Twenty-seven former teammates, many of whom brought their families, wore red T-shirts imprinted with Eamon’s number 10, supplied by former lacrosse player Joe Taylor ’80. They listened with rapt attention to their former coach Richie Moran, as he related anecdotes of their beloved teammate’s competitive spirit and generous heart before formally announcing the retirement of Eamon’s number 10.

Cornell Hall of Famer Mike French ’76, whose pairing with Eamon constituted what many believe was the best attacking duo ever to play lacrosse, recalled happier days on Schoellkopf Field in the mid-’70s. “We laughed. We didn’t have a care in the world. We were invincible and Eamon was the heart and soul of our team-our spirit,” said French, who spearheaded the effort to organize the memorial event” His devotion to family, friends, teammates was unconditional and unparalleled. It is what I will remember most about him.”

“A superstar of lacrosse,” is how Director of Athletics Andy Noel described the former three-time All-American who led-his team to national championships and undefeated seasons in 1976 and 1977. “He was an electrifying athlete who elevated all those around him,” said Noel. “In my first year coaching wrestling at Cornell I experienced the magic that was Eamon. I realized excellence could be achieved at Cornell and I raised my goals.”

Exhibiting uncommon strength and grace, Bonnie McEneaney spoke movingly of her husband and suggested that he sacrifice of his life and all the other victims of September 11 may have, in the long run, saved millions of lives by having roused our country to lead a global campaign against terrorism.

Bonnie also stressed the importance of making the most of every day. “Every hour, every minute, every second is a precious gift. Don’t put off too long those things you want to do. Make sure your priorities are correct. Every single day, celebrate life.”

Daughter Jennifer, age 9, and son Kevin, age 6, gave tangible proof that the spirit of their father, who enjoyed writing poetry, lives on. Tender words about their father were woven into poetry by Jennifer and into a prayer by Kevin and recited before the misty-eyed audience.

“Love is the strongest force that lives,” said Bonnie. To witness the outpouring of emotion elicited by her husband’s untimely death, was to conclude that Eamon’s tremendous capacity for love rendered him invincible after all.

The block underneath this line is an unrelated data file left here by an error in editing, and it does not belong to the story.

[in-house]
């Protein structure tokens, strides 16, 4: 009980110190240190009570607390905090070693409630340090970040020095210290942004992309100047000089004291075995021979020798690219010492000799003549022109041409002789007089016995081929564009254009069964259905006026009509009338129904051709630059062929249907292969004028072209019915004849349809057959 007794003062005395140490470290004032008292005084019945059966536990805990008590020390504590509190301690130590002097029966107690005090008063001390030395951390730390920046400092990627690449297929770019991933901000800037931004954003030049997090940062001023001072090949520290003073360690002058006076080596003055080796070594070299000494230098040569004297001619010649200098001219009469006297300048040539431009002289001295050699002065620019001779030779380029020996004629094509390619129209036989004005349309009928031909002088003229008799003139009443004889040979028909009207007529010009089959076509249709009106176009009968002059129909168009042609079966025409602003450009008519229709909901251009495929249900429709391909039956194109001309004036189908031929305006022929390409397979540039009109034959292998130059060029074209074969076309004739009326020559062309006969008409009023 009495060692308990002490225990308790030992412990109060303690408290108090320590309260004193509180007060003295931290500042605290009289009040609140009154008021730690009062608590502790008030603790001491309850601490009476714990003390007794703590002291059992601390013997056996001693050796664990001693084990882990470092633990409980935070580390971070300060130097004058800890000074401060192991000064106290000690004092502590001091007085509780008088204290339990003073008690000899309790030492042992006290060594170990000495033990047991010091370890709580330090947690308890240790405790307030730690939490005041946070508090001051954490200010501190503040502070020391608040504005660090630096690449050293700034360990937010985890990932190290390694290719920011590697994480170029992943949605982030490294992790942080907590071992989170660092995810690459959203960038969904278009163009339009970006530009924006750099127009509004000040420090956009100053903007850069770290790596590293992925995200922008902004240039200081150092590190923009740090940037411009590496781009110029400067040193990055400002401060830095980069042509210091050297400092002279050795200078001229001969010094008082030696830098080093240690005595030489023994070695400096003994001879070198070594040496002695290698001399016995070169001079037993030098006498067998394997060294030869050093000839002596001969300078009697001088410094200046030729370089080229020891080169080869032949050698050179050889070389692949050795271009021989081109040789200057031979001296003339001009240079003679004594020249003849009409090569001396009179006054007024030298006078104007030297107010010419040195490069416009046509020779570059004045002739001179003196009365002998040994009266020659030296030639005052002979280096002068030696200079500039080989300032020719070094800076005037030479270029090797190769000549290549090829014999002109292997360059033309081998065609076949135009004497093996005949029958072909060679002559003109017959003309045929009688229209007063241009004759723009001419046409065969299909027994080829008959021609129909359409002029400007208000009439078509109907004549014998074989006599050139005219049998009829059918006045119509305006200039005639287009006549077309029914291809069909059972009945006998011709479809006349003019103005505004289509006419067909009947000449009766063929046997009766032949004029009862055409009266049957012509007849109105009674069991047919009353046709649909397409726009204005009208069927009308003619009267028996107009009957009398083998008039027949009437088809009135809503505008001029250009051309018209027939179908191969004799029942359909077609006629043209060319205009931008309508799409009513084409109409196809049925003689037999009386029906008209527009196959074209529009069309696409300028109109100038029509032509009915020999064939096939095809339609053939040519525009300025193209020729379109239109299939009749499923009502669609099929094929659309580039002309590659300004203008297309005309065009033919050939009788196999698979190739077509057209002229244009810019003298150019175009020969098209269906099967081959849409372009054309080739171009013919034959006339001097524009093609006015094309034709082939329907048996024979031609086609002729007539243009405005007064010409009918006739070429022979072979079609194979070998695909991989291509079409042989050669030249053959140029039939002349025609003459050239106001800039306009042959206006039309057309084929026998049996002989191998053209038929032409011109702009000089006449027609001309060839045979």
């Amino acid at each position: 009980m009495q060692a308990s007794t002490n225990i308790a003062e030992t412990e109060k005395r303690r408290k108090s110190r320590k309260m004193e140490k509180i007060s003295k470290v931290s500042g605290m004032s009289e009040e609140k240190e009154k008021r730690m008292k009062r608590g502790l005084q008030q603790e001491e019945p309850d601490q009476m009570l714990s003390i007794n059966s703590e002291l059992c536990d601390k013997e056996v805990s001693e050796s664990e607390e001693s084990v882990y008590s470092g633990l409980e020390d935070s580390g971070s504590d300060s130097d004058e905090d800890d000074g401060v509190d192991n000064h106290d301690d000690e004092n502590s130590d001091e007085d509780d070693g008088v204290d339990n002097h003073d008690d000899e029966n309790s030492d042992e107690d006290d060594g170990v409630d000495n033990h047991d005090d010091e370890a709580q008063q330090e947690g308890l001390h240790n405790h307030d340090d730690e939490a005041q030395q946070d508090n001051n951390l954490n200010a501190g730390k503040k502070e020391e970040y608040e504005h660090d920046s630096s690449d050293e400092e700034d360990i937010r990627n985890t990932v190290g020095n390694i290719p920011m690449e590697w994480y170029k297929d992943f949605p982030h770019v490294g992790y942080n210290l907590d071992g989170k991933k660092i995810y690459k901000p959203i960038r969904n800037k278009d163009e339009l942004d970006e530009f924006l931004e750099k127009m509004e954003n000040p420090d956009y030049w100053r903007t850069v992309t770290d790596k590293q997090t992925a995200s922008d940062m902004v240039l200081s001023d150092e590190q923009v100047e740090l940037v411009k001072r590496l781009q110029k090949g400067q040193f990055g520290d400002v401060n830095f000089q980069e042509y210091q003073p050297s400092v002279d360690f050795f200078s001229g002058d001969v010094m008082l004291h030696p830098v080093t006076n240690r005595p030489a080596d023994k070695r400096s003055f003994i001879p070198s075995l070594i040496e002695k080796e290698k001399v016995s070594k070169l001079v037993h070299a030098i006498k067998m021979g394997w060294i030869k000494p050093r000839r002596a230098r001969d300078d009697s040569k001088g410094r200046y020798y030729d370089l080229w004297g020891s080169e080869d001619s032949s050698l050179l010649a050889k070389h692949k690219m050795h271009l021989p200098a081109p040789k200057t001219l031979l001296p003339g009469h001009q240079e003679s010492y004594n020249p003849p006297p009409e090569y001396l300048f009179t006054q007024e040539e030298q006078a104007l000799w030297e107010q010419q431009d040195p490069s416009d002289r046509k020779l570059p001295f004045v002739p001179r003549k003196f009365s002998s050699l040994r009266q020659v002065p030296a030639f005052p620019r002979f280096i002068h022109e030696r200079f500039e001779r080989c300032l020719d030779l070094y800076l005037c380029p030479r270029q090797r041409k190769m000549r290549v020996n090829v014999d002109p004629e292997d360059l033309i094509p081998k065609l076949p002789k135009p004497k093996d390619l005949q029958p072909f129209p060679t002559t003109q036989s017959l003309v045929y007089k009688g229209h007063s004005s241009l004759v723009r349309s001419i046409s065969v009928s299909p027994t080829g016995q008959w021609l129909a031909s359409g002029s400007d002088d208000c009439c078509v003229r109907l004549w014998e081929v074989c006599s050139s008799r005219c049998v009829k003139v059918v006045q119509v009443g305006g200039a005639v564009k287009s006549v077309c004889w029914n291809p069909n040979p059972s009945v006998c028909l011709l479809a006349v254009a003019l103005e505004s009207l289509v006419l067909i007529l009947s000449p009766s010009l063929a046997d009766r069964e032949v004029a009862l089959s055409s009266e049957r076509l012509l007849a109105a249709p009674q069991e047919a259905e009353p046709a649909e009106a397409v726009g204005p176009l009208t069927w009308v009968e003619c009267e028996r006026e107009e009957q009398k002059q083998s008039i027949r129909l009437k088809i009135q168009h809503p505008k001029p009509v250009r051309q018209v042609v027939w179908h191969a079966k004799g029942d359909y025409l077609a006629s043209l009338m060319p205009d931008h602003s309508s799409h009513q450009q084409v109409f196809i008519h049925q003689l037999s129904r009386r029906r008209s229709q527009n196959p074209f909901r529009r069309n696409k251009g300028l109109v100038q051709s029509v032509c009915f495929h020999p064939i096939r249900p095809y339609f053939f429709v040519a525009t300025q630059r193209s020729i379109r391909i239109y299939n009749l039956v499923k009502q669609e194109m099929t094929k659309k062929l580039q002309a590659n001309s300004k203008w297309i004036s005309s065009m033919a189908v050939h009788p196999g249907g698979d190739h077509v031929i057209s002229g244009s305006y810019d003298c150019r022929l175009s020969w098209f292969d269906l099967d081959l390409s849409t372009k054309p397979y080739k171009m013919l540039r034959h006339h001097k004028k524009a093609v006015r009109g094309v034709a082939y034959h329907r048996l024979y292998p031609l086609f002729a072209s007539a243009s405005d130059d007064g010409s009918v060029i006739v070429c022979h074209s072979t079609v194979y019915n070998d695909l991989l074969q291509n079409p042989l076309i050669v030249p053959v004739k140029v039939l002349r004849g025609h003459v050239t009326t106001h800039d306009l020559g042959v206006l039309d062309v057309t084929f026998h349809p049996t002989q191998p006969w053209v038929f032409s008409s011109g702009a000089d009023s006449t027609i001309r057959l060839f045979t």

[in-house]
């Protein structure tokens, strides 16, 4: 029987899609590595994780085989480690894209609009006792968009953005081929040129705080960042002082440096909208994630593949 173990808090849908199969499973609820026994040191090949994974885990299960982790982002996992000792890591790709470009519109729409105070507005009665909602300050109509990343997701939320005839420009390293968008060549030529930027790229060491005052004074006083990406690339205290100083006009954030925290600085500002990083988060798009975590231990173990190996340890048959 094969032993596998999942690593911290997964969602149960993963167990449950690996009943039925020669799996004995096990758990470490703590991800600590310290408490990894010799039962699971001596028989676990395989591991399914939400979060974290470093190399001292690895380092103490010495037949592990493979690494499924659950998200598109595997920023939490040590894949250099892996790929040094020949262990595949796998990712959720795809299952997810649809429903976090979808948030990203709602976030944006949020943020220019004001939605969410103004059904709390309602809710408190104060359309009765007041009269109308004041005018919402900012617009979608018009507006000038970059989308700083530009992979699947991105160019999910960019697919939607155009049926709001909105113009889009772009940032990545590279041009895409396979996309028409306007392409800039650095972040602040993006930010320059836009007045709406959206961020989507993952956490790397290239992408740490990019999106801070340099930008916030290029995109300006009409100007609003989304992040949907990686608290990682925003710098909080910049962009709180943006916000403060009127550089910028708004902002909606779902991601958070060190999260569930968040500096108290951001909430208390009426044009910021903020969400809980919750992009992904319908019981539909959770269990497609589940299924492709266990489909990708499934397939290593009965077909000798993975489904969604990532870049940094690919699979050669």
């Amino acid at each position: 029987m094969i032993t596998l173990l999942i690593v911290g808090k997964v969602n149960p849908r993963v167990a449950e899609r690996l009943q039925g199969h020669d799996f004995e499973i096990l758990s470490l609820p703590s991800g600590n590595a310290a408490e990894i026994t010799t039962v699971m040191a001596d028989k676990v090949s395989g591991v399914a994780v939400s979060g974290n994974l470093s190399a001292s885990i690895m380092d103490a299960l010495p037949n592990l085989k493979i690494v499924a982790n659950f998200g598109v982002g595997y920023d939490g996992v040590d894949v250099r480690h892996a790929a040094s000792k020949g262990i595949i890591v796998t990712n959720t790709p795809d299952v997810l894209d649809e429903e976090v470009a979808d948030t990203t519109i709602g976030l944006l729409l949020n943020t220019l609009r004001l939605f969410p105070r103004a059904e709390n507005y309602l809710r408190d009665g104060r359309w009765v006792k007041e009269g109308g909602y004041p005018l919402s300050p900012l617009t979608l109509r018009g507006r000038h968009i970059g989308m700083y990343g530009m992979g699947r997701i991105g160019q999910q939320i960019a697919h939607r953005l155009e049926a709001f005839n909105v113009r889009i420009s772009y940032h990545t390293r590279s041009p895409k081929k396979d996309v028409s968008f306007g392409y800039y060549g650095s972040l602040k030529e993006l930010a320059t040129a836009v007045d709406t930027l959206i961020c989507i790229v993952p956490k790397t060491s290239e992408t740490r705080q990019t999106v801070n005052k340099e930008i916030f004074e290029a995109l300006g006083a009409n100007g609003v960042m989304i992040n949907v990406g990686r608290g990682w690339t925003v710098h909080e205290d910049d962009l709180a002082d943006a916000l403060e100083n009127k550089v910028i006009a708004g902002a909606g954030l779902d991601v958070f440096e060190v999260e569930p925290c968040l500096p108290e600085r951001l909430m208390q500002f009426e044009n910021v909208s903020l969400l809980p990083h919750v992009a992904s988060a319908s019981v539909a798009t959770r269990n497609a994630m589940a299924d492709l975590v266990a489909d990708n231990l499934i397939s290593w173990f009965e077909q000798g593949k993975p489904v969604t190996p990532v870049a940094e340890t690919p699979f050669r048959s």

McEneaney’s poems now available

Lacrosse great and 9/11 victim has work published posthumously

Cornell University Library press announced the publication of A Bend in the Road, poems by Eamon J. McEneaney ’77, in December 2004.

McEneaney, legendary lacrosse player for the Big Red, died when the World Trade Center collapsed on September 11, 2001. The poems are a collection of McEneaney’s work, written over his lifetime, and found after his death by his widow, Bonnie McEneaney.

Anyone who met McEneaney would be treated to a jovial man who loved life. But there was a dark side to McEneaney as well, one that manifested in his poetry and fiction. This was also coupled with an eerie belief that his life would be a short one. “Eamon’s poetry illustrates the incredible contrasts in his personality,” Bonnie McEneaney said. “He didn’t hesitate to explore that darkness.”

Premonitions of death suffuse his work, and in his poems McEneaney examines the connections between life, death and the spiritual web that binds them. Bonnie is finding that the elderly and terminally ill are drawing comfort in the poems, because they do not shy away from uncomfortable topics, such as speculating on the afterlife and preparing one’s self for death.

“What Eamon’s poems suggest is that one can be one of the greatest lacrosse players in the history of the game and also write poems of supreme invention, lyricism, and trenchancy,” says Professor Kenneth McClane, W.E.B. DuBois Professor of Literature. “Cornell is a magnificent school because one can be a great athlete and a wonderful poet, the two passions complementing each other, like fire and air. Eamon proves, and oh so powerfully, that the human heart blesses and celebrates.”

“I’m still amazed by this whole experience,” Bonnie says of the thread that McEneaney’s book of poems has woven around her in the aftermath his death. “Touch points connecting Eamon’s life to others are being revealed to me on a daily basis.”

Cornell NCAA Champ In Lacrosse; Upsets Maryland 16-13

By Steve Klein ’77
From the NY Alpha News, July 1976